“That one’s a sheriff’s deputy,” he said.

The gunman cocked his head to align it with Goose’s stairward form, as if he might better detect officiality by putting it less diagonal in his vision.

“I didn’t get a good look at him. After I shot this fella trying to sneak up on my flank,” jerking his head toward Lodge, “the one you say’s a deputy came barreling out of the saloon like he was one of them.”

For a moment, the sheriff turned it over in his head whether he ought to wager the gunman that Goose would display a prominently pinned deputy’s badge if his carcass were flipped front-side up. He decided against the gamble.

The gunman went on. “As he lifted his pistol I could see he weren’t much of a shot, and he didn’t seem all that game for a fight. So, I let him level it in my direction, to appraise his intentions, thinking maybe he was just trying to maintain the peace.”

The sheriff huffed. “Maintain the peace?”

“The peace before these fellas followed me out of that saloon. Restore it, I guess.”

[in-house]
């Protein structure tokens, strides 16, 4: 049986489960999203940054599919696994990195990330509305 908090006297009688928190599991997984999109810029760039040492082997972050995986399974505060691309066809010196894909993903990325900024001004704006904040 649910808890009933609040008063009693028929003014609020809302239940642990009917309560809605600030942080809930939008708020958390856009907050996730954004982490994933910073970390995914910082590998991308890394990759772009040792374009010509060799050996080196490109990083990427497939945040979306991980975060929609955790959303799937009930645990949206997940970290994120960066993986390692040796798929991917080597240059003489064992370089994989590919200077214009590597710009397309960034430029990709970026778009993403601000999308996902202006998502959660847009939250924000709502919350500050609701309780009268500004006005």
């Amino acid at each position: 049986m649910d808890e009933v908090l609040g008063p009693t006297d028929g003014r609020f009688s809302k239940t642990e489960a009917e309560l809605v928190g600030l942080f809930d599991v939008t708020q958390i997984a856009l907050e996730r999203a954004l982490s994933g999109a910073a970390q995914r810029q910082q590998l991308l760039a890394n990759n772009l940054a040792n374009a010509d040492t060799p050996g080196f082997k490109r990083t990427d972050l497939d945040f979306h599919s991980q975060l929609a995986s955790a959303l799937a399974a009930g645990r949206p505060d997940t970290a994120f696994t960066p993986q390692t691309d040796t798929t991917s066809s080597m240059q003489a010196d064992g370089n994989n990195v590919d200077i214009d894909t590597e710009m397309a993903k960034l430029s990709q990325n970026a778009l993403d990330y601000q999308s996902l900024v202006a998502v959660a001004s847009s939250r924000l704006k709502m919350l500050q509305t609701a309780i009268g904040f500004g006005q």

“That’s quite a measure of thinking for the heat of a skirmish.”

“I think fast, I guess.”

The sheriff brushed a look over the carnage once again. “I guess you do.”

“I didn’t open fire on him until he had popped one and was bringing the barrel down for a second.”

“Did you not?”

“He meant to kill me, not arrest me.”

The sheriff scanned the spectating townsfolk. “Is that how it happened?”

First one, then several people mumbled “yeah” or “yessir” or “that’s about right” or “uh-hmm.”

The sheriff nodded, dropped his eyes on the dead deputy, then nodded some more. “Goose always was a short wick,” he allowed, “and the rest of these were quick to buffalo. Drunkards and scofflaws, to a man. But, still, two of these fellows are married with families.”

The gunman cleared his throat. “I didn’t think to consider their ring fingers as all five of them were leveling their pieces at me at once.”

“It’s intermittent,” the sheriff mumbled, rubbing his chin and peering downward into the open mouth of the nearest deceased, “that fast thinking of yours.”